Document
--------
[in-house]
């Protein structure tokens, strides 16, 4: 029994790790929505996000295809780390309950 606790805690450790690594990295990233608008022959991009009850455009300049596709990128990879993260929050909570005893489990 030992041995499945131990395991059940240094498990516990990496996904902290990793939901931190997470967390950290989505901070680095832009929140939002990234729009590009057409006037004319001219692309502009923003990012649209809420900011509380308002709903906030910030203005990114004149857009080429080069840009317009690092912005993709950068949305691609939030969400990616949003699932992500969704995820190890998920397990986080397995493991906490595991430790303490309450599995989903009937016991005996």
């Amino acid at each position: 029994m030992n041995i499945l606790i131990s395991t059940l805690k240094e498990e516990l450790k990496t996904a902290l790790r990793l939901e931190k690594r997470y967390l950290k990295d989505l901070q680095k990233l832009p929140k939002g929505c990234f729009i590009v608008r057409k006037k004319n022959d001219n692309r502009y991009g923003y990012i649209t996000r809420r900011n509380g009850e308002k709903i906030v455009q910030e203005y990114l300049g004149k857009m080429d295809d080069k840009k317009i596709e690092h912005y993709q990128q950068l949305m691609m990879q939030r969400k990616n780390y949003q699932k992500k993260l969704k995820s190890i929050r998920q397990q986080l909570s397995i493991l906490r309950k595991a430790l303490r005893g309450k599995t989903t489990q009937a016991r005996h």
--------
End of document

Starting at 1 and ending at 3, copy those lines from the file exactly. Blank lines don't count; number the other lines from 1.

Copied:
[in-house]
């Protein structure tokens, strides 16, 4: 029994790790929505996000295809780390309950 606790805690450790690594990295990233608008022959991009009850455009300049596709990128990879993260929050909570005893489990 030992041995499945131990395991059940240094498990516990990496996904902290990793939901931190997470967390950290989505901070680095832009929140939002990234729009590009057409006037004319001219692309502009923003990012649209809420900011509380308002709903906030910030203005990114004149857009080429080069840009317009690092912005993709950068949305691609939030969400990616949003699932992500969704995820190890998920397990986080397995493991906490595991430790303490309450599995989903009937016991005996």
């Amino acid at each position: 029994m030992n041995i499945l606790i131990s395991t059940l805690k240094e498990e516990l450790k990496t996904a902290l790790r990793l939901e931190k690594r997470y967390l950290k990295d989505l901070q680095k990233l832009p929140k939002g929505c990234f729009i590009v608008r057409k006037k004319n022959d001219n692309r502009y991009g923003y990012i649209t996000r809420r900011n509380g009850e308002k709903i906030v455009q910030e203005y990114l300049g004149k857009m080429d295809d080069k840009k317009i596709e690092h912005y993709q990128q950068l949305m691609m990879q939030r969400k990616n780390y949003q699932k992500k993260l969704k995820s190890i929050r998920q397990q986080l909570s397995i493991l906490r309950k595991a430790l303490r005893g309450k599995t989903t489990q009937a016991r005996h």